In a series as vast as Star Wars with multiple timelines, comic books, films and videos games, pulling off a finale for the third time is no easy task. Star Wars: The Rise of Skywalker is the so-called “last” stand as the galaxy-spaning war comes to a climactic finale. We have watched Rey grow from a deserted scavenger to a full-fledged Jedi and the final movie in the series is more of a personal adventure for not only her but all main characters we have met so far.
This review contains no direct story spoilers from the film but does touch on a few plot points that some may classify as a spoiler. Proceed at your own risk
To some extent, Star Wars: The Rise of Skywalker follows much in the path of the original Revenge of the Sith. The sheer scale of its impending war is felt in almost every scene and Rey’s inner conflict is a major theme throughout the film. Every question we have asked is answered and much of the loose ends are tied up in the most gorgeous-looking Star Wars film ever made. Star Wars: The Rise of Skywalker successfully delivers a finale that will satisfy those who have been watching the films for years. Sure, it will most likely get some hate from hardcore fans for its plot holes but generally speaking, I felt at ease after the credits rolled.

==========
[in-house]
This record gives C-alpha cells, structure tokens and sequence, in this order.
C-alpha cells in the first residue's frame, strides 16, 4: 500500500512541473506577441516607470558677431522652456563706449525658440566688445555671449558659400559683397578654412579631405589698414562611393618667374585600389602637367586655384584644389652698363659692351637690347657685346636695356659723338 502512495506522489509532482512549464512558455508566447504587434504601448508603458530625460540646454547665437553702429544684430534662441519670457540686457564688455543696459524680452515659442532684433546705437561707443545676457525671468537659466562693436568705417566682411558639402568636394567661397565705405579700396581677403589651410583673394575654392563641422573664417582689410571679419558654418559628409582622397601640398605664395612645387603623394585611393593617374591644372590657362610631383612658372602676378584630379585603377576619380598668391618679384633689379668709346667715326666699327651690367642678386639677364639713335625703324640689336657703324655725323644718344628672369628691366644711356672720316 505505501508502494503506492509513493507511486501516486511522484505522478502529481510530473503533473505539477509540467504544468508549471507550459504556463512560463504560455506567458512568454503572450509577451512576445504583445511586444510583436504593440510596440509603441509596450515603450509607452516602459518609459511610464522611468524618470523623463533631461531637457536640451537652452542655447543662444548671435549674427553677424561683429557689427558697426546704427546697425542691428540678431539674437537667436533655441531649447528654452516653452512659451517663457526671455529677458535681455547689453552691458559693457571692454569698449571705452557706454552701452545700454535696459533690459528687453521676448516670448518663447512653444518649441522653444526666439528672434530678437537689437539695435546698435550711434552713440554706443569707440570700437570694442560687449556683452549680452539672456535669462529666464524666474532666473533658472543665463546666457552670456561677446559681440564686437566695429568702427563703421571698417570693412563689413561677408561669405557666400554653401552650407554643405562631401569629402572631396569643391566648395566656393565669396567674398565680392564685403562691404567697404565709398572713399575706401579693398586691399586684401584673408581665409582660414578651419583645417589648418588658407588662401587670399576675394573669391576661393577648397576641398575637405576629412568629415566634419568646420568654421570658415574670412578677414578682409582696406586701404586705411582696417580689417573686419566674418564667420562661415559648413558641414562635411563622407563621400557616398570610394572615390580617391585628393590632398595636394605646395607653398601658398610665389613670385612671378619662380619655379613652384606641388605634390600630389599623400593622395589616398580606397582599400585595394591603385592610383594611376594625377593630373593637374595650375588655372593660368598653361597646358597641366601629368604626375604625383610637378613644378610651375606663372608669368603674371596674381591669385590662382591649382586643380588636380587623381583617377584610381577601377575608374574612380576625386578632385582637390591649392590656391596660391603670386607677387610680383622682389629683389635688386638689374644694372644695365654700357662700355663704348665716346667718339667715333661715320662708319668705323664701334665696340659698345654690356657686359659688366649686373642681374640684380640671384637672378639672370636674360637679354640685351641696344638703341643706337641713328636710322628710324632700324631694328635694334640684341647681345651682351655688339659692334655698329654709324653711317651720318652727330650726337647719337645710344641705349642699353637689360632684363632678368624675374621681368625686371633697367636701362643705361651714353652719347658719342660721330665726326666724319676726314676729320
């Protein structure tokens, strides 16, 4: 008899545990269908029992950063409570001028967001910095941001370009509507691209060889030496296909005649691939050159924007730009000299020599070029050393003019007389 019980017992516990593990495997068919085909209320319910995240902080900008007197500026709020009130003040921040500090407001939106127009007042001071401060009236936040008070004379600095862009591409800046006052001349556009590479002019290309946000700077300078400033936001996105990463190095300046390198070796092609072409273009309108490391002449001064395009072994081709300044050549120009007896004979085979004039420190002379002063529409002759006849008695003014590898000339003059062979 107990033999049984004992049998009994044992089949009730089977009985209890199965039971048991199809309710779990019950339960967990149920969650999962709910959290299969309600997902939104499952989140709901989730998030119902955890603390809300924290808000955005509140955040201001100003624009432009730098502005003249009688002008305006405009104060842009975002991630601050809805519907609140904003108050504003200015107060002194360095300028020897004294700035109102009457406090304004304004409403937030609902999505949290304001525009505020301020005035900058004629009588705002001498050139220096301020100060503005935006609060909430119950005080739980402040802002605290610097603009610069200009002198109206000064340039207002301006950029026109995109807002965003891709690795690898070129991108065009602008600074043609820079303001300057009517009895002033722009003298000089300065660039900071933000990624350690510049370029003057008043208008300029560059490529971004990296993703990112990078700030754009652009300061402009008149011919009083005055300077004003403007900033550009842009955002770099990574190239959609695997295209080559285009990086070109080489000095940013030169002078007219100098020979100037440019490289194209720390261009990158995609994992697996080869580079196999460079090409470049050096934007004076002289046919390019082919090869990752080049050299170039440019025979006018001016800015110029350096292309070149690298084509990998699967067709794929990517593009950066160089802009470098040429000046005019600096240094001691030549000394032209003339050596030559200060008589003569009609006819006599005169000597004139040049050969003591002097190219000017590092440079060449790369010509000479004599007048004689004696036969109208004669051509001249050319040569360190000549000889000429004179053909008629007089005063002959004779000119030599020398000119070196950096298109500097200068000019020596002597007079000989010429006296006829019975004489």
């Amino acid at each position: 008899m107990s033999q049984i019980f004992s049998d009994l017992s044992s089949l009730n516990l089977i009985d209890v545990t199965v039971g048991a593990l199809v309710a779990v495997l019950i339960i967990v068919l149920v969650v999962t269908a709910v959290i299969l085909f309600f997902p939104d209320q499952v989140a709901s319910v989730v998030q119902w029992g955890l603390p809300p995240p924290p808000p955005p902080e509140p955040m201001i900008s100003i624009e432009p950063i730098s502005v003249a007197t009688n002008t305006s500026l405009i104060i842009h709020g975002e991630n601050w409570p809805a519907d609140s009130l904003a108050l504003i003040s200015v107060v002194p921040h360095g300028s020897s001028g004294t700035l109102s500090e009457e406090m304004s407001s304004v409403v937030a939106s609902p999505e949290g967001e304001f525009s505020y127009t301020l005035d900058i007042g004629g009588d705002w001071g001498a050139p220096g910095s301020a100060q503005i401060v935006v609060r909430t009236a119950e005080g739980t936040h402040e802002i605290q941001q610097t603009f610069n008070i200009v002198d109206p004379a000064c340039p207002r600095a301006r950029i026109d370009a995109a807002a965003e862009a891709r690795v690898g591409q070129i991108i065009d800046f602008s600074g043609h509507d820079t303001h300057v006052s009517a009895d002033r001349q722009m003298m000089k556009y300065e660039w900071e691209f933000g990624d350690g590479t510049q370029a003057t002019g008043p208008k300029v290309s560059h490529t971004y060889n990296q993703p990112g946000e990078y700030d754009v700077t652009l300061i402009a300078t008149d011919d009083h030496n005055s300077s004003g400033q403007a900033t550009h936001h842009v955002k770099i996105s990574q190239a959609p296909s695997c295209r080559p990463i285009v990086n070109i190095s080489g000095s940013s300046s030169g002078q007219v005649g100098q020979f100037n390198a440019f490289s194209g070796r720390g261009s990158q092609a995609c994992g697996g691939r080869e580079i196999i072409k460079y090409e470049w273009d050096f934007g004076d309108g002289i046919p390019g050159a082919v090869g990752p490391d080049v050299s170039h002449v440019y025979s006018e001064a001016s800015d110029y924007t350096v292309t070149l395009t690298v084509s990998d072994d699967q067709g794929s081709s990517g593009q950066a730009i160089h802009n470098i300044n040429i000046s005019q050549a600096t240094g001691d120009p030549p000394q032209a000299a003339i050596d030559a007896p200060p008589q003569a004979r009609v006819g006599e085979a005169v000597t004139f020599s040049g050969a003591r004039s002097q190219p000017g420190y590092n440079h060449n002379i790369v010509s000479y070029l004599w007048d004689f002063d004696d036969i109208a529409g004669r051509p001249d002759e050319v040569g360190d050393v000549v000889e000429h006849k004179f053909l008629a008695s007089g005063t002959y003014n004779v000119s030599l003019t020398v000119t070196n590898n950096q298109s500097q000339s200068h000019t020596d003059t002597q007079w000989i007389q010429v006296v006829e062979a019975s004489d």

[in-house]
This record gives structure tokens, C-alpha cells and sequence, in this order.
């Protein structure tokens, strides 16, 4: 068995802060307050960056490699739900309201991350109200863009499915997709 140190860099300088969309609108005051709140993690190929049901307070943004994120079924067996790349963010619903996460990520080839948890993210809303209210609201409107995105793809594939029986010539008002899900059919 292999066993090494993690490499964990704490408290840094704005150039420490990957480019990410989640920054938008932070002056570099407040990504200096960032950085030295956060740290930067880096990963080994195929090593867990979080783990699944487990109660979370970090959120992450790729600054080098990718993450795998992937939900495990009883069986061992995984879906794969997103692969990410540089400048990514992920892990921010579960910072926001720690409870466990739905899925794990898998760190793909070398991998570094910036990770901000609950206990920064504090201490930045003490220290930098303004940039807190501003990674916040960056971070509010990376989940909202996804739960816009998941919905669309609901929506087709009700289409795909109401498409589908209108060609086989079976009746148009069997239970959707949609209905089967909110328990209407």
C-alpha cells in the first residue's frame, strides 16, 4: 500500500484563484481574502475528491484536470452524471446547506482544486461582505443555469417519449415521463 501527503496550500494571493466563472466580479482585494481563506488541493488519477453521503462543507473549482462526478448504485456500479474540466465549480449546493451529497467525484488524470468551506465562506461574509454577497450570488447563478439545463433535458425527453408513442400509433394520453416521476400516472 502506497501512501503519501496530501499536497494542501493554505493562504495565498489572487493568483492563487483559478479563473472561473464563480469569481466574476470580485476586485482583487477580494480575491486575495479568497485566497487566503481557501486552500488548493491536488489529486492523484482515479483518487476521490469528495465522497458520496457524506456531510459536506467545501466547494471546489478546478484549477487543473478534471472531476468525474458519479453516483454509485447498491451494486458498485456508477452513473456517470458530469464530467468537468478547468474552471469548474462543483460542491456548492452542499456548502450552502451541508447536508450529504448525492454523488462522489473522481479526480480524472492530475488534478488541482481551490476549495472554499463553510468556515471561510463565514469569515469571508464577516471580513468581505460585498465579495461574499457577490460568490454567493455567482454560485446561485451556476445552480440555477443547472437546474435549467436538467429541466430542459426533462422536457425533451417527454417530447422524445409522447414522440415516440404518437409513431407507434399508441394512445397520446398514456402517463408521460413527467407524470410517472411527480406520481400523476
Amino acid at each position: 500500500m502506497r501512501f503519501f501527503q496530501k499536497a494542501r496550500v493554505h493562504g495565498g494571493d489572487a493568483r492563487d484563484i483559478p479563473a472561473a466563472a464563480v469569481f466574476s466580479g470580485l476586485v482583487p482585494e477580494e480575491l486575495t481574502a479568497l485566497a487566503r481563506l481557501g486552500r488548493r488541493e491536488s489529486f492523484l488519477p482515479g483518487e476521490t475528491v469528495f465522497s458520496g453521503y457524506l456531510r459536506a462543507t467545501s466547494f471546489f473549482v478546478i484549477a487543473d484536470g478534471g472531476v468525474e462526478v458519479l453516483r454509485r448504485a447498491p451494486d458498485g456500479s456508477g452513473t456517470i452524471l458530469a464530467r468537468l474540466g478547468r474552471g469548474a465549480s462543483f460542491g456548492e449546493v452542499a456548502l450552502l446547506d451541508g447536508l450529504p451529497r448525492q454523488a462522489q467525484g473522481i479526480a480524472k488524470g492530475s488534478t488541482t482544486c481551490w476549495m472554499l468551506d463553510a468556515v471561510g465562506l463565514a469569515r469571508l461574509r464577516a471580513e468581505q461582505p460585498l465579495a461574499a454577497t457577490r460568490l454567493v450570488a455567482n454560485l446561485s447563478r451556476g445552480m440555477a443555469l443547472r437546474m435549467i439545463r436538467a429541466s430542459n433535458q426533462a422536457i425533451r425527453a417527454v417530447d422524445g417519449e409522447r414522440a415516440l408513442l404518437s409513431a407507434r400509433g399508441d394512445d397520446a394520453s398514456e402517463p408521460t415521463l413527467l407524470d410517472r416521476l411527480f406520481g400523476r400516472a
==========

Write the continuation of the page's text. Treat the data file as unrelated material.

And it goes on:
For the most part, Star Wars: The Rise of Skywalker does a great job ending it all. The movie could have easily be put into a “part one and part two” scenario but instead, the package is delivered in a somewhat hasty manner. It is almost as if there was a checklist of things it had to complete before the credits rolled – few deaths here, LGBT representation there, some comic book lore and the Star Wars jokes and charm we love from the series. This results in a viewing experience that feels rushed at times. So much so that you often don’t get enough time to take in the worlds, the story and the charming characters being shoved down your throat.